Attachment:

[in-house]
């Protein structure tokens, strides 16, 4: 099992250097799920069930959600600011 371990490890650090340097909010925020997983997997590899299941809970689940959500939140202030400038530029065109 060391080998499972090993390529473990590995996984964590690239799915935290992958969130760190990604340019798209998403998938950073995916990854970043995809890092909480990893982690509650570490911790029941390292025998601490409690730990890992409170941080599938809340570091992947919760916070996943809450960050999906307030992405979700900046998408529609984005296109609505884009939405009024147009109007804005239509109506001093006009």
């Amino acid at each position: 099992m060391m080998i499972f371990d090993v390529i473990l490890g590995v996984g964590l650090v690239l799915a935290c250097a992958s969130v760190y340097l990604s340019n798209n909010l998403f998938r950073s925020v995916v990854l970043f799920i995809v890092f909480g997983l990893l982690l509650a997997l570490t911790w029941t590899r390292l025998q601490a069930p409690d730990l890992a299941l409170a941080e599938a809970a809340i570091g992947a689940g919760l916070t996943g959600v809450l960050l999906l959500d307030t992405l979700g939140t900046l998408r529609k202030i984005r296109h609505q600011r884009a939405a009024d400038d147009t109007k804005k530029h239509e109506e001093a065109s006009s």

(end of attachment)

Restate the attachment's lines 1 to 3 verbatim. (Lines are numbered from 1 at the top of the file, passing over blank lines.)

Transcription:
[in-house]
């Protein structure tokens, strides 16, 4: 099992250097799920069930959600600011 371990490890650090340097909010925020997983997997590899299941809970689940959500939140202030400038530029065109 060391080998499972090993390529473990590995996984964590690239799915935290992958969130760190990604340019798209998403998938950073995916990854970043995809890092909480990893982690509650570490911790029941390292025998601490409690730990890992409170941080599938809340570091992947919760916070996943809450960050999906307030992405979700900046998408529609984005296109609505884009939405009024147009109007804005239509109506001093006009």
């Amino acid at each position: 099992m060391m080998i499972f371990d090993v390529i473990l490890g590995v996984g964590l650090v690239l799915a935290c250097a992958s969130v760190y340097l990604s340019n798209n909010l998403f998938r950073s925020v995916v990854l970043f799920i995809v890092f909480g997983l990893l982690l509650a997997l570490t911790w029941t590899r390292l025998q601490a069930p409690d730990l890992a299941l409170a941080e599938a809970a809340i570091g992947a689940g919760l916070t996943g959600v809450l960050l999906l959500d307030t992405l979700g939140t900046l998408r529609k202030i984005r296109h609505q600011r884009a939405a009024d400038d147009t109007k804005k530029h239509e109506e001093a065109s006009s």